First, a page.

Most people everywhere are anonymous these days--I’m not. It’s probably smarter to be, from a safety standpoint, but I haven’t lived any of my life from a safety standpoint, so why start now?
This isn’t a diary and it’s not meant to be a professional mouthpiece nor am I a chemist, botanist, or scientist. I just do what I do, thank you very much. That involves distilling frankincense, playing in jasmine flowers, making some very interesting and wicked cool sweet things, like gelato and candy, and traveling a lot. It also involves living in The Sultanate of Oman, my adopted home. Yes, I live in the Middle East, in case you are reading this for the first time. I live in a country routinely described as “The Sleepy Sultanate” and which I can describe as one of the most peaceful countries I know. I try not to write too much about politics because there is no point. All I know is that almost everything I thought long ago was mistaken. Not really. Kind of. I can’t describe my political views in a glib sentence or two. Or a paragraph or two. I come from Southern California, which was very liberal when I was growing up, lived mostly in New York City, where annoyance, impatience and complaining is the national sport, and have traveled extensively, mostly of the long rambling hitchhiking trips in the era before the internet. And I am very grateful for that. I also lived a few years in Vancouver Canada, which was very kind to put up with me, an over-everything punk rock enthusiast. Now I have been living for about 5 years in Salalah, which is basically an Arabic Tea Party state, but with tribes. And am now spending most of my time in a particularly fine and elegant part of Muscat, the capital, and it’s all flowers birds, the sea and beautiful architecture.
I am still alive and well, as of October 13, 2014, as I sit writing this in the Oman Air lounge at Muscat Airport. I have been living in Salalah for many years now, and my distillery is slowly but surely growing and morphing into an elegant and professional artisanal factory.....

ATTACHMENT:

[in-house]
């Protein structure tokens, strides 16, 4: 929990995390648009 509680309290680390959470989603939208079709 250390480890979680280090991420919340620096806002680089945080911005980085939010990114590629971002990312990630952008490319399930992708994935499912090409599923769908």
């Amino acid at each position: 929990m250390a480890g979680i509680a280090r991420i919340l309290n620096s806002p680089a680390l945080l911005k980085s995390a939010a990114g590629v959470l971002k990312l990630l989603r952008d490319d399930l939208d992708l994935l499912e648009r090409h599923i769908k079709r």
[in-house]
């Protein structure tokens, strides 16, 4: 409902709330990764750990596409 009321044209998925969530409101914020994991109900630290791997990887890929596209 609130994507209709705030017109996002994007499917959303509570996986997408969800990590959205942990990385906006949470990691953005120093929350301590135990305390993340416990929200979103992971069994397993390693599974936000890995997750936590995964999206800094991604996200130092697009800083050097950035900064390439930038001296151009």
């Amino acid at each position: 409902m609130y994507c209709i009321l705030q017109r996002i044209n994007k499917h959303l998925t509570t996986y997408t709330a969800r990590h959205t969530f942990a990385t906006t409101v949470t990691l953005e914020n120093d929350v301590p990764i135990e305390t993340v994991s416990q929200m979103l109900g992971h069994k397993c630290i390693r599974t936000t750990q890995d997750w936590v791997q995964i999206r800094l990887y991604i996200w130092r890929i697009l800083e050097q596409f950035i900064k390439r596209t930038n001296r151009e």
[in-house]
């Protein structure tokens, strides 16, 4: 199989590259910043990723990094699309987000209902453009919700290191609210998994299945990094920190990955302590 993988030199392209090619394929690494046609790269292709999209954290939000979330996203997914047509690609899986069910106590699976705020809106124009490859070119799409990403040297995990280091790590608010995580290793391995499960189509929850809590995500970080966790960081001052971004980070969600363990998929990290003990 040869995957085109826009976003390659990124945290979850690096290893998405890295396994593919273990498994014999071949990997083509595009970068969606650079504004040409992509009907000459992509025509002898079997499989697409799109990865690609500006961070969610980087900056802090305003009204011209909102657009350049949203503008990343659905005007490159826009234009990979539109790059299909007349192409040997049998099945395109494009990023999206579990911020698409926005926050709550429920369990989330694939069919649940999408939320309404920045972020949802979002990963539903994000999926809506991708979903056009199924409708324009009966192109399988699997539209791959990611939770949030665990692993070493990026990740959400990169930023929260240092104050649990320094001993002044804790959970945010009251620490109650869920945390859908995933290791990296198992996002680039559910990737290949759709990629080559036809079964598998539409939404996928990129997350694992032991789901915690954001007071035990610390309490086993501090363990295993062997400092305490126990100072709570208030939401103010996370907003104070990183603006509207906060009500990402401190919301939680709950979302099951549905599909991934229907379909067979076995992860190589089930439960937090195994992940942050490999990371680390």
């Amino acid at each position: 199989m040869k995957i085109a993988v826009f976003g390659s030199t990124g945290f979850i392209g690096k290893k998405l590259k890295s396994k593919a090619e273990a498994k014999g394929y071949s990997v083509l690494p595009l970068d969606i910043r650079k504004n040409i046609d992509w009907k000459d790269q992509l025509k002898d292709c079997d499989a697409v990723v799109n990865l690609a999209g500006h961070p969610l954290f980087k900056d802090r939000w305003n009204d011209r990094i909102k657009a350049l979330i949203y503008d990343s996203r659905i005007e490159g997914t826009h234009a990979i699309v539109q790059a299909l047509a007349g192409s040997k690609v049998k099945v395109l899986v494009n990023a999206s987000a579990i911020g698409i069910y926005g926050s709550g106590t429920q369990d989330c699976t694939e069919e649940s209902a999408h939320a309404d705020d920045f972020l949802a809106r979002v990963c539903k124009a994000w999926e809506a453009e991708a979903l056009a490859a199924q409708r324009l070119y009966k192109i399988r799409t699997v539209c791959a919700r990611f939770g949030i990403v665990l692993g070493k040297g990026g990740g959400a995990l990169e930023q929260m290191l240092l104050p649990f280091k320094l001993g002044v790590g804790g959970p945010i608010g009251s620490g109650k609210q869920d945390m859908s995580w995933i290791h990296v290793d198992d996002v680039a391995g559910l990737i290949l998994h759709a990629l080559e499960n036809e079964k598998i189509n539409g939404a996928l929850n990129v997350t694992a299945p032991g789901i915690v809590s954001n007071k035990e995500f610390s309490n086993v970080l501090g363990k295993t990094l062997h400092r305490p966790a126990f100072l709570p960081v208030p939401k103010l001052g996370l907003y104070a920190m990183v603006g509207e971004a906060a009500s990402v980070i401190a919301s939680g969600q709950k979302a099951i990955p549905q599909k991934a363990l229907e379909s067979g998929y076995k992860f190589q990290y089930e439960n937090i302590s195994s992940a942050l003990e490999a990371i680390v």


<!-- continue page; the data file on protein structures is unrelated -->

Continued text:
Our essential oil production has grown and we now make enough for me to finally visit the IFEAT show, in Rome this year. That’s the International Federation of Essential Oils and Aroma Trades. It’s an event I wanted to go to for about 15 years but until now there was really no reason. It was a spectacular event, and even though they pulled out every stop, as they say, to put on a great show, it was primarily because I was simply bowled over by how nice people were. It was a big shock. Anyway, it was grand, and now over, and I’m in Muscat, in delightful circumstances and on my way down to see about a few things in the south.
We did a few crazy distillations the past few months too. Tom was here a couple of weeks ago and he goaded me into doing some of the resins I always threatened to do--green. And white. The oils are beyond spectacular. We’ll be doing more of them!
I’ve also done the occasional myrrh distillation, but myrrh is very unpredictable and obstreperous. It’s the original hell distillation, although I guess you could argue that other oils are more hellish for different reasons, like garlic, or nasturtium. But if you’re thinking of a career as a myrrh distiller, stock up on those antacids cause you’re gonna be a continual basket of stress bubbles.
We also did lemongrass! That was fun; I didn’t expect it would be. Lemongrass is just so....plentiful and ordinary, like grass I suppose! I just did my small experimental 25 litre litre still so I can’t make too many statements about any of these aromatics, but still, it was fun. And the Dhofari lemongrass was about as dark and virulent and complicated as you could imagine. It doesn’t have much in common with that ordinary little standby bottle everyone keeps in stock and uses regularly and without enthusiasm. Lemongrass is usually an oil people talk about the properties of. Like saying she has “a great personality” or he’s “a lot of fun.” No need to go that route here. The Dhofari lemongrass rocks very hard, and very individualistically. I should seriously shut up about it now, because I don’t have any for sale.
I finished my gelato studies this past May in Bologna and am now a certified Gelatiere. I had a completely fabulous time and am happy to report that the kind of people who are serious enough about Gelato to spend an entire month in Italy learning how to make it properly, are really fun people to hang out with and also really nice as well. So this year has been a lot of shockingly nice people and I know that’s kind of an annoying adjective and very trite and meaningless but it gets the point across and that’s enough for me.
There’s all kinds of crazy wild stuff bubbling in my various pots and I’ll write about them as they happen not before, because I did learn quite a harsh lesson before.
We did a CNN interview last month and it’s broadcast this (October 2014) month on CNN International’s Inside the Middle East. You can watch it online! I’m only a tiny part of it; you can get a great idea of Dhofar’s wildlife, monsoon, language, food and people.